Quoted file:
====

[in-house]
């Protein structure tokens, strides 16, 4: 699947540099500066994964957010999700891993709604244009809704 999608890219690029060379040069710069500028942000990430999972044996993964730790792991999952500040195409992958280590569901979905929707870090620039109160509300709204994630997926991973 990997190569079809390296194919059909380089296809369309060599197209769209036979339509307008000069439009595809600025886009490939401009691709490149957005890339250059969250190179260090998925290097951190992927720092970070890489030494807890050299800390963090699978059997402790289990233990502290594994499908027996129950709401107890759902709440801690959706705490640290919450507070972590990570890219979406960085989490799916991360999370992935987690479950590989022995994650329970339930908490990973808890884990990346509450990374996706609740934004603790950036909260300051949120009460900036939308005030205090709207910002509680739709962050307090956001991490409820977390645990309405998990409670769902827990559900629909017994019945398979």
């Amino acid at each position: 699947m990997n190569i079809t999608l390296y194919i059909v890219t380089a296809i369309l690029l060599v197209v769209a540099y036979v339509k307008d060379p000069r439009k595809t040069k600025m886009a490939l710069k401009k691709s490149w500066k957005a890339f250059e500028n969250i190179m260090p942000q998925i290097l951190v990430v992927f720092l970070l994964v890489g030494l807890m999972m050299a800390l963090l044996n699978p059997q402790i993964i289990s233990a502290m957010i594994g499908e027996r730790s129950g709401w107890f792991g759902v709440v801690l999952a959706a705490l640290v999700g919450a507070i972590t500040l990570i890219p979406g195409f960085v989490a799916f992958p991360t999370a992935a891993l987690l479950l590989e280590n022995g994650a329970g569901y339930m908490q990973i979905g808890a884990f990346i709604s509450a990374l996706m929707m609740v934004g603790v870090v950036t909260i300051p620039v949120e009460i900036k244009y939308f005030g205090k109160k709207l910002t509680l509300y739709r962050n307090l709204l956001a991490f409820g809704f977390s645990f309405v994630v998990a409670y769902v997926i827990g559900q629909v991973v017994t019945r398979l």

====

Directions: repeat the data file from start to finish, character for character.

[in-house]
């Protein structure tokens, strides 16, 4: 699947540099500066994964957010999700891993709604244009809704 999608890219690029060379040069710069500028942000990430999972044996993964730790792991999952500040195409992958280590569901979905929707870090620039109160509300709204994630997926991973 990997190569079809390296194919059909380089296809369309060599197209769209036979339509307008000069439009595809600025886009490939401009691709490149957005890339250059969250190179260090998925290097951190992927720092970070890489030494807890050299800390963090699978059997402790289990233990502290594994499908027996129950709401107890759902709440801690959706705490640290919450507070972590990570890219979406960085989490799916991360999370992935987690479950590989022995994650329970339930908490990973808890884990990346509450990374996706609740934004603790950036909260300051949120009460900036939308005030205090709207910002509680739709962050307090956001991490409820977390645990309405998990409670769902827990559900629909017994019945398979």
């Amino acid at each position: 699947m990997n190569i079809t999608l390296y194919i059909v890219t380089a296809i369309l690029l060599v197209v769209a540099y036979v339509k307008d060379p000069r439009k595809t040069k600025m886009a490939l710069k401009k691709s490149w500066k957005a890339f250059e500028n969250i190179m260090p942000q998925i290097l951190v990430v992927f720092l970070l994964v890489g030494l807890m999972m050299a800390l963090l044996n699978p059997q402790i993964i289990s233990a502290m957010i594994g499908e027996r730790s129950g709401w107890f792991g759902v709440v801690l999952a959706a705490l640290v999700g919450a507070i972590t500040l990570i890219p979406g195409f960085v989490a799916f992958p991360t999370a992935a891993l987690l479950l590989e280590n022995g994650a329970g569901y339930m908490q990973i979905g808890a884990f990346i709604s509450a990374l996706m929707m609740v934004g603790v870090v950036t909260i300051p620039v949120e009460i900036k244009y939308f005030g205090k109160k709207l910002t509680l509300y739709r962050n307090l709204l956001a991490f409820g809704f977390s645990f309405v994630v998990a409670y769902v997926i827990g559900q629909v991973v017994t019945r398979l």